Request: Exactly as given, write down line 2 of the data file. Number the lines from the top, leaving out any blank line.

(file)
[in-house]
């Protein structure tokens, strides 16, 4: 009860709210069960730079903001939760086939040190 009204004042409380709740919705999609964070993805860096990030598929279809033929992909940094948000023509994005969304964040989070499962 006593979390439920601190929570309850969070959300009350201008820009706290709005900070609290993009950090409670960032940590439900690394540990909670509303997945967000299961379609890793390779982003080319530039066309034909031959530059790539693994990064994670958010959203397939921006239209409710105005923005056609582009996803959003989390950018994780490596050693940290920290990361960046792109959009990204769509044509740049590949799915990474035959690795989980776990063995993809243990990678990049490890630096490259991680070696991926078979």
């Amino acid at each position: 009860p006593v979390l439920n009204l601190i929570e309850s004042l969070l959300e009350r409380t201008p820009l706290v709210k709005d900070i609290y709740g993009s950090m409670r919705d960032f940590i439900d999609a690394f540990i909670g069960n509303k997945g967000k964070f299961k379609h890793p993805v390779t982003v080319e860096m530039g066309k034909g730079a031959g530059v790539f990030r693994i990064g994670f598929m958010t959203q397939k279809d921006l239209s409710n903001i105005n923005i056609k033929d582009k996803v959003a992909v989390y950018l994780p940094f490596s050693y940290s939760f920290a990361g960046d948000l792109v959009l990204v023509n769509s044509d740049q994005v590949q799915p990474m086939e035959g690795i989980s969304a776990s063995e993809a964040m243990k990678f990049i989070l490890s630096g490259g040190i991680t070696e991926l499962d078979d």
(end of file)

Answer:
């Protein structure tokens, strides 16, 4: 009860709210069960730079903001939760086939040190 009204004042409380709740919705999609964070993805860096990030598929279809033929992909940094948000023509994005969304964040989070499962 006593979390439920601190929570309850969070959300009350201008820009706290709005900070609290993009950090409670960032940590439900690394540990909670509303997945967000299961379609890793390779982003080319530039066309034909031959530059790539693994990064994670958010959203397939921006239209409710105005923005056609582009996803959003989390950018994780490596050693940290920290990361960046792109959009990204769509044509740049590949799915990474035959690795989980776990063995993809243990990678990049490890630096490259991680070696991926078979």